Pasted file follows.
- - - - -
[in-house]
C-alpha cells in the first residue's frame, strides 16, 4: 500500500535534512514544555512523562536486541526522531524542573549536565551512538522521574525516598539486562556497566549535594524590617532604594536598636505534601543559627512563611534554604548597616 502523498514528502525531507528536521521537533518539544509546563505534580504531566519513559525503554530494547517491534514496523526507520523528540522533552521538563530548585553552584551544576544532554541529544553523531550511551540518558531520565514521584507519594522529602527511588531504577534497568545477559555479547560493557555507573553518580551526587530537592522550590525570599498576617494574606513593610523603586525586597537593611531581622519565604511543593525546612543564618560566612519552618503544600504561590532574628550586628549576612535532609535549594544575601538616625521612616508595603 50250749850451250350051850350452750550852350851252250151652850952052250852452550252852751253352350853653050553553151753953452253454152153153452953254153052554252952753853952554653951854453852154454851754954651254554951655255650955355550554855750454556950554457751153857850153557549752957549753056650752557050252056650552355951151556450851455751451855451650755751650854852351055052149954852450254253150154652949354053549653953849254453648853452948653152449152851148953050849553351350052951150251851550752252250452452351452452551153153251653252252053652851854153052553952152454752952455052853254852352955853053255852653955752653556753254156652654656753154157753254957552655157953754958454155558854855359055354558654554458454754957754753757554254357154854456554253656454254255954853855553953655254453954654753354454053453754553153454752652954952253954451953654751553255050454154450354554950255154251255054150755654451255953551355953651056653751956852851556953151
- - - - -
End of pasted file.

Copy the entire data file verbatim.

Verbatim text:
[in-house]
C-alpha cells in the first residue's frame, strides 16, 4: 500500500535534512514544555512523562536486541526522531524542573549536565551512538522521574525516598539486562556497566549535594524590617532604594536598636505534601543559627512563611534554604548597616 502523498514528502525531507528536521521537533518539544509546563505534580504531566519513559525503554530494547517491534514496523526507520523528540522533552521538563530548585553552584551544576544532554541529544553523531550511551540518558531520565514521584507519594522529602527511588531504577534497568545477559555479547560493557555507573553518580551526587530537592522550590525570599498576617494574606513593610523603586525586597537593611531581622519565604511543593525546612543564618560566612519552618503544600504561590532574628550586628549576612535532609535549594544575601538616625521612616508595603 50250749850451250350051850350452750550852350851252250151652850952052250852452550252852751253352350853653050553553151753953452253454152153153452953254153052554252952753853952554653951854453852154454851754954651254554951655255650955355550554855750454556950554457751153857850153557549752957549753056650752557050252056650552355951151556450851455751451855451650755751650854852351055052149954852450254253150154652949354053549653953849254453648853452948653152449152851148953050849553351350052951150251851550752252250452452351452452551153153251653252252053652851854153052553952152454752952455052853254852352955853053255852653955752653556753254156652654656753154157753254957552655157953754958454155558854855359055354558654554458454754957754753757554254357154854456554253656454254255954853855553953655254453954654753354454053453754553153454752652954952253954451953654751553255050454154450354554950255154251255054150755654451255953551355953651056653751956852851556953151